When you ask people how they want to address a learning need, they usually say they want a training course.
When you ask people how they learnt the majority of the stuff they do each day, they usually say they learnt it from experience.
If you dig a little deeper and ask when in their career did they learn the most and make the biggest strides in improving their performance, most will talk about a fantastic boss or mentor who challenged and supported them, helping them leap forward to a whole new level.
When we demand learning opportunities, we think training and education; yet when we look back at our most effective learning, we see exposure to other people, and the fickle mistress of experience, playing the major roles.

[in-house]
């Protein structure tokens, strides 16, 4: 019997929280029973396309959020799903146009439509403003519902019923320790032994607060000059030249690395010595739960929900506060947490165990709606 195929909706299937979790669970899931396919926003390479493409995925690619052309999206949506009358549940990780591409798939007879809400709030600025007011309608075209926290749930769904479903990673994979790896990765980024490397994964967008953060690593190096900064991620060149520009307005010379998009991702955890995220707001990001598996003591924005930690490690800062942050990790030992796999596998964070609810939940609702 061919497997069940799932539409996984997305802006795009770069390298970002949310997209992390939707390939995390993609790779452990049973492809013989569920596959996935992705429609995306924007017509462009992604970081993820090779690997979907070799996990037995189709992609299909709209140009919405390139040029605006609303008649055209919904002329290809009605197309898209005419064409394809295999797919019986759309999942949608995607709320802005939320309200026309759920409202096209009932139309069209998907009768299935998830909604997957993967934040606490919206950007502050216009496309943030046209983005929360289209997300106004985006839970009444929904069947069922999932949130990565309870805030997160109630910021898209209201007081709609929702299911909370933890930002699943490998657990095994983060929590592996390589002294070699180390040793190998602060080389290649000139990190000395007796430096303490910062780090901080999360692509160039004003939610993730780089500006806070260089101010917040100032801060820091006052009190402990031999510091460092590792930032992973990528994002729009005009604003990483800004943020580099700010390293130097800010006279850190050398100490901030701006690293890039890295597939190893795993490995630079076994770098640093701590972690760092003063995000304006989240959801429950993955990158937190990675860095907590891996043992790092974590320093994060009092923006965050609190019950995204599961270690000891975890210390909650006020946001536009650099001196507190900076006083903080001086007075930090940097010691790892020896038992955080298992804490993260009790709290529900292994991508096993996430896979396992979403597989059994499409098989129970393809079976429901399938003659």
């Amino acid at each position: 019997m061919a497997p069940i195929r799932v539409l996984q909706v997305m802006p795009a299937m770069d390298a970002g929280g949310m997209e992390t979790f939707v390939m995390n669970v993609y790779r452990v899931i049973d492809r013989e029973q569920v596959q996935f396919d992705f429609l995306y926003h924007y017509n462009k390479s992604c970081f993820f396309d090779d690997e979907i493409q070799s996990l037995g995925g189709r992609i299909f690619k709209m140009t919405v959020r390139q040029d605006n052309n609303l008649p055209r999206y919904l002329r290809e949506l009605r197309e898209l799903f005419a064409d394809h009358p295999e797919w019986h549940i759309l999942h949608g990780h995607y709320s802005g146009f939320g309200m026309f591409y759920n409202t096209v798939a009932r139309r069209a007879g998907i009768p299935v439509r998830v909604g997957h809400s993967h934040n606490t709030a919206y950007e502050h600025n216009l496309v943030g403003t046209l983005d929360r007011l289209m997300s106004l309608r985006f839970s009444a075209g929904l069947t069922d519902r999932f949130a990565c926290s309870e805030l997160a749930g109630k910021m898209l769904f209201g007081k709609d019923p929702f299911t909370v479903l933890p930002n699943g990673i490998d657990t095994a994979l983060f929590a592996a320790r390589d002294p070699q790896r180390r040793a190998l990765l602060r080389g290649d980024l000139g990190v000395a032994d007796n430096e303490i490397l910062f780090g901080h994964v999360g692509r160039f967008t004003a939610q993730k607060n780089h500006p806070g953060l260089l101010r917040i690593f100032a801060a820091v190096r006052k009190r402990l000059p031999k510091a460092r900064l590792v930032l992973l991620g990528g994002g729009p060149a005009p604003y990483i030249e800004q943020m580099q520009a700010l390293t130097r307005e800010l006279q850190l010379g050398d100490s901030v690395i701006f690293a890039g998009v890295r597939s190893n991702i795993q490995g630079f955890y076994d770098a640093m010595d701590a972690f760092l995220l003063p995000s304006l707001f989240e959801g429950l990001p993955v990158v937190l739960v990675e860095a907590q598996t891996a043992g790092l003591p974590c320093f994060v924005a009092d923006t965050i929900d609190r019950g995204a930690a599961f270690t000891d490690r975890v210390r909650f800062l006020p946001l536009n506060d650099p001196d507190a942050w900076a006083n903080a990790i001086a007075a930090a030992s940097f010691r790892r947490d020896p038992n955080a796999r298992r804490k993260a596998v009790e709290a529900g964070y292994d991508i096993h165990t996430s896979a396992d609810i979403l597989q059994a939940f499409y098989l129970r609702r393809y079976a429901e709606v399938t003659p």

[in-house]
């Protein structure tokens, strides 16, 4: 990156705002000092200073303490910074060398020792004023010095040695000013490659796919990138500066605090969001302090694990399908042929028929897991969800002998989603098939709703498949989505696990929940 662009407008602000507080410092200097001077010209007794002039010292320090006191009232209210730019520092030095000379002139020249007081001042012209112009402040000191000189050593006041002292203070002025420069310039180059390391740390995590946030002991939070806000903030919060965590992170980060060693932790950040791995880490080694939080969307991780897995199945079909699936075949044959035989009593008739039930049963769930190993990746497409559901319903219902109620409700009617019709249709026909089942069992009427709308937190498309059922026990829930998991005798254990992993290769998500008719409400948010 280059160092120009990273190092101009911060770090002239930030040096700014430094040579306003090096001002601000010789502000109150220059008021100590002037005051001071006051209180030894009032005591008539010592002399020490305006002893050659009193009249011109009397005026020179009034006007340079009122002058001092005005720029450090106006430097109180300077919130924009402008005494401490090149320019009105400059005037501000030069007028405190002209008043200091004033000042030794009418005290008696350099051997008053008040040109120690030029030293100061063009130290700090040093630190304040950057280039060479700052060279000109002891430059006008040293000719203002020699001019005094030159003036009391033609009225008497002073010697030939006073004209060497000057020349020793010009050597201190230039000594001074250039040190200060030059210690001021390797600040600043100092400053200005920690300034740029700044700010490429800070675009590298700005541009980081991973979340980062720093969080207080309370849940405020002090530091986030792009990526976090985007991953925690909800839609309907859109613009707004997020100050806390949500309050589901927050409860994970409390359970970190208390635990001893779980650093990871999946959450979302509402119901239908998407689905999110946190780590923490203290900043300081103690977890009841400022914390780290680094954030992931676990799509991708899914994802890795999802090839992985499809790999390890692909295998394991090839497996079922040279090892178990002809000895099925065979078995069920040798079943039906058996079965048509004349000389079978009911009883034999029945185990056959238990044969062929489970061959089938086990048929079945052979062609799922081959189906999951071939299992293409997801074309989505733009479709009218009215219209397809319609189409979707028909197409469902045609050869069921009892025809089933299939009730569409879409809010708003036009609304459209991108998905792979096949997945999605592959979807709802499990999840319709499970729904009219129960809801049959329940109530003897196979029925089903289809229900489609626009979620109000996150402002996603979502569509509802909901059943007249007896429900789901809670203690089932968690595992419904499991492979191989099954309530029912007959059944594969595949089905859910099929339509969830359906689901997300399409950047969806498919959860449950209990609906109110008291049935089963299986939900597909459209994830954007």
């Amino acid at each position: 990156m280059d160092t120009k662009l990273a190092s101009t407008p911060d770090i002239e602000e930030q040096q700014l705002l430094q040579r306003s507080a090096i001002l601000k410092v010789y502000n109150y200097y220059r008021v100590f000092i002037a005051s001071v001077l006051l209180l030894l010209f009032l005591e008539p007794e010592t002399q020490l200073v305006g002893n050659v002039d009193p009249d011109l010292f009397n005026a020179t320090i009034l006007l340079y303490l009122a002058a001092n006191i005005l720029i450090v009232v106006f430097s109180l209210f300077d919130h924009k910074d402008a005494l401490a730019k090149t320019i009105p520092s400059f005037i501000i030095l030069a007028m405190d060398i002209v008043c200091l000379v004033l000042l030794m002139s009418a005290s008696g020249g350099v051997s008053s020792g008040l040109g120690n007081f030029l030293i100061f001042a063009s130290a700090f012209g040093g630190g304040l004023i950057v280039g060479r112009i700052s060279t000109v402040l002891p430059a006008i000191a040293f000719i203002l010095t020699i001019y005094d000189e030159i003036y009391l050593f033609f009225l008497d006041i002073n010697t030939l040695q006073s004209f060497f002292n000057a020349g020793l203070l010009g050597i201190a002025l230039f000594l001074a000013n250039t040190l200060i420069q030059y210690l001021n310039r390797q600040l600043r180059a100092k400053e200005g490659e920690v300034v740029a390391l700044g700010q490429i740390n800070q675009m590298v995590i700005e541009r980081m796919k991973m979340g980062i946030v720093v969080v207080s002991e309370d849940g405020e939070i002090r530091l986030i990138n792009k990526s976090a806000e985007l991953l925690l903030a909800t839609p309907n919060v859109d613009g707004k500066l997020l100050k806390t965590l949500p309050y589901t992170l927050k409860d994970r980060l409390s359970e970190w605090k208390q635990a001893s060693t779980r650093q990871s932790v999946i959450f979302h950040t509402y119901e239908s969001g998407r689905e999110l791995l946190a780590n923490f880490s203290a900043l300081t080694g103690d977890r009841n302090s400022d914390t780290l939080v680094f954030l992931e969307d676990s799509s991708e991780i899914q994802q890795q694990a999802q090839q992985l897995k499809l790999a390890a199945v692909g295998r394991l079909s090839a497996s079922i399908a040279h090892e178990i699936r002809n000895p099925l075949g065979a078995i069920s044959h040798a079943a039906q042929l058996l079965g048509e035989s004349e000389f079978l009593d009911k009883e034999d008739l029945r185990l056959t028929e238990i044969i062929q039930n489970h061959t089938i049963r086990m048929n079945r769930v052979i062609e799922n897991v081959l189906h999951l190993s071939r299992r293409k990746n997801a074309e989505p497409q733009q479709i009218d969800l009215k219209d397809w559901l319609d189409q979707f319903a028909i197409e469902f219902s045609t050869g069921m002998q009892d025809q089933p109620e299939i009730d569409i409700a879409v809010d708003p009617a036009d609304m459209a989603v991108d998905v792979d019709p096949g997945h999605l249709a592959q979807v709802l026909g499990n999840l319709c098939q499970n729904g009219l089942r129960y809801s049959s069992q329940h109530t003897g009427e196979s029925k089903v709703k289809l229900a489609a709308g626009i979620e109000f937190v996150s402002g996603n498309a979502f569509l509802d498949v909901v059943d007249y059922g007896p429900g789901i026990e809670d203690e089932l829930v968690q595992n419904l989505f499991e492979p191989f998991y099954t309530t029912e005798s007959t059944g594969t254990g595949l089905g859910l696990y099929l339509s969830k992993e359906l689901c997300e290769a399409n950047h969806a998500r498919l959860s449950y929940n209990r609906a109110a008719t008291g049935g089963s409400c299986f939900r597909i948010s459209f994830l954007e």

The best learning happens in real life with real problems and real people and not in classrooms
Charles Handy (cited by Jay Cross in Informal Learning: The Other 80% on Internet Time blog)
The 70:20:10 model
The 70:20:10 model is a ratio (hence the colons, rather than the more common but incorrect hyphens or slashes). The ratio is the approximate breakdown of how we learnt the stuff we do:
About 70% of what we have learnt came from experience, reflection on that experience, experimentation, failure, adapting, success, reinforcing etc.
About 20% came from exposure to other people such as our boss, mentors, coaches, colleagues, family, friends, experts we might see on YouTube or read about in a book or article.
Only about 10% came from formal education such as training courses, e-learning modules or text books.